Lying on my side, snuggled underneath blankets, I listen to morning news on the television with eyes closed, one ear pushed into the pillow. I’m waiting to hear the extended forecast. On Friday, it matters if clouds spit from the sky or pour buckets. We’ll load a container with our possessions to set sail on the Atlantic and dock in London next month.

Two hours. That’s the amount of time allotted to arrange boxes and furniture like puzzle pieces into the hollow space of a steel box. Taking our time costs $100 an hour. We’ve thought long and hard about how we’ll use 120 minutes of grace.

Who puts a price on time and determines value and usefulness?

How do we know we have lived well if the sum of a life well-lived is priceless?

I want to pull blankets over my head and linger long in the warm comfort of predictable. But my eyes push past resistance and peel open to sunrise glowing through slats in the shutters. It’s my last Sunday waking up to this view so I memorize it, frozen in the reality.

Analyze the hue of blue paint on the wall of the master bedroom that was never quite right, silk curtains cascading in a puddle on the carpet. Scour the marble top of nightstand cluttered by a collection of reading material. Trace wood inlay of antique headboard and dresser; pieces in our bedroom since the day we married but will stay behind in a storage space during this next season.

We’re on a countdown to London; taking account of lasts; accounting for God’s faithfulness throughout the rooms of our house.

Disruption, it has a way of doing this to people.

Disruption breaks into your comfortable life exposing cracks in your foundation. Revealing where you’ve taken the time God has given and been careless with stewarding it.

Lent is a disruption from life as we know it; a choice to be uncomfortable with how we use the minutes God is giving us.


In the final analysis, the measure of man’s worth isn’t the culmination of days adding up to a comfortable life but the times in which a man surrenders to divine disruption and allows himself to be schooled by it. Not for selfish gain but in order to be useful for others and fulfill God’s purposes.

Eugene Peterson calls this the Great Reversal.

“And not only you, but anyone who sacrifices home, family, fields –whatever—because of me will get it all back a hundred times over, not to mention the considerable bonus of eternal life. This is the Great Reversal: many of the first end up last, and the last first.” Matthew 19: 28-30, MSG

Closing my eyes, Ising the Lord’s Prayer in church and a photograph of my daughter on her ninth birthday pushes to the forefront of my thoughts. Dressed in Catholic school uniform, she smiles at me with contentment while holding a plushy horse next to her cheek, a thoughtful gift from her bestie.

It was one image among hundreds I recalled as I sat cross-legged on the floor of my empty living room days ago, surrounded by envelopes of pictures pulled from a closet. Flipping through decades of family memories, nostalgia transforms into a left brain trance, as if my life depends upon selecting the best ones to pack on that container.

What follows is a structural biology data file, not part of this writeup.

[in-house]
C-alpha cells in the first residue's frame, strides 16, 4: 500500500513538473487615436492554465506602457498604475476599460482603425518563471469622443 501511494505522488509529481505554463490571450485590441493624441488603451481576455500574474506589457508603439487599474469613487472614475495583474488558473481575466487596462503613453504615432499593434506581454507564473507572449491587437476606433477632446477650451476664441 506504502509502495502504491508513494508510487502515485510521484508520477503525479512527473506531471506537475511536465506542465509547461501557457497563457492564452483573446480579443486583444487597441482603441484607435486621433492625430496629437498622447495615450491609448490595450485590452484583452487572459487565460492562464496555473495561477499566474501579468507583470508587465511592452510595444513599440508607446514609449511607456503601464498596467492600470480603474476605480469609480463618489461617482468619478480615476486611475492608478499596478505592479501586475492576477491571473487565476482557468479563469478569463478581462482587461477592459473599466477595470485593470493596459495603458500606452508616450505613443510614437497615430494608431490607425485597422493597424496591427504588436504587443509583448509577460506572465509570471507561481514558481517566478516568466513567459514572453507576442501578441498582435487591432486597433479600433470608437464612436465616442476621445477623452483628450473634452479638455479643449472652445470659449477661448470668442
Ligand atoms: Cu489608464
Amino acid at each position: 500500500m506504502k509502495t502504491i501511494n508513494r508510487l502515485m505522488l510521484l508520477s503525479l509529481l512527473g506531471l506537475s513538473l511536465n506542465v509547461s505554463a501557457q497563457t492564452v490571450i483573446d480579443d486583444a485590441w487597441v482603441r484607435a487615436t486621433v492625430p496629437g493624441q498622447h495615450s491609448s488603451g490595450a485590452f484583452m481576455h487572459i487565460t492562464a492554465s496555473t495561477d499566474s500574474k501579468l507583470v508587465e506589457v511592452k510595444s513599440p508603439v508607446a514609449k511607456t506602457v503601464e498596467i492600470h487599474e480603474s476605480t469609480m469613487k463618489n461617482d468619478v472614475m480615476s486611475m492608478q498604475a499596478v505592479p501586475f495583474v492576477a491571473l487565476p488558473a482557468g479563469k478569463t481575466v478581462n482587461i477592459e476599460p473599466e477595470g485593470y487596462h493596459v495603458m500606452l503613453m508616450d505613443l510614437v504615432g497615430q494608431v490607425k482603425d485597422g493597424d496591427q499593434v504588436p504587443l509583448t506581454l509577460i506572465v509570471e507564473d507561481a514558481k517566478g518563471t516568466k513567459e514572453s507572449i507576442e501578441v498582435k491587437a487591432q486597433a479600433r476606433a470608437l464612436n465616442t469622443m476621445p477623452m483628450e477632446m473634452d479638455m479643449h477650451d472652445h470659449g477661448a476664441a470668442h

Suddenly, I am texting friends from all over the country with snapshots of happy moments we shared together.

But this one of my daughter that comes back to memory in church? It seems random but God knows it is priceless.

I’m leaving my beautiful daughter behind in college but I’m taking her to London in my heart. When she was nine, I worried about how I was parenting her, if my time was useful for His purposes.

Now, when she smiles back at me, He reminds me that a well-lived life is one that welcomes disruption instead of running from it. Why, you ask?

Holy disruption shapes us into people of purpose who live priceless lives of promise.


One last time, I stand at the altar in my small town church, hands cupped and waiting. Tears blur vision as I attempt to memorize the carpet, people, and sound of the deacon’s voice reciting, “His blood shed for you,” with gold chalice propped in front of me.

Two hours of grace will soon be distorted by the spending of minutes.

We’re all on a countdown toward resurrection, aren’t we? Taking account and accounting God’s faithfulness through the Great Reversal, as time ticks with Lent in the heart.

Have you ever pondered the upside down nature of Christ from what the world dictates as normal?

This post is inspired by H’s sermon last week, Seasons of Disruption. You can listen to it here.


I’ll be publishing stories here once a week inspired by the Gospel readings fromMargaret Feinberg’s Lent Challenge. Over 50,000 people are reading the Gospels together during the forty days of Lent. I would love for you to join us.

For conversation and accountability, I’ll check in with those of you who join me on my Redemptions Beauty Book Club page. If you aren’t already a member, just request to be added to the group. Find out more about the Lent Challenge here anddownload a reading plan or the YouVersion reading guide. I look forward to sharing more about our move to London through the lens of the Gospels over the coming weeks. Stay tuned.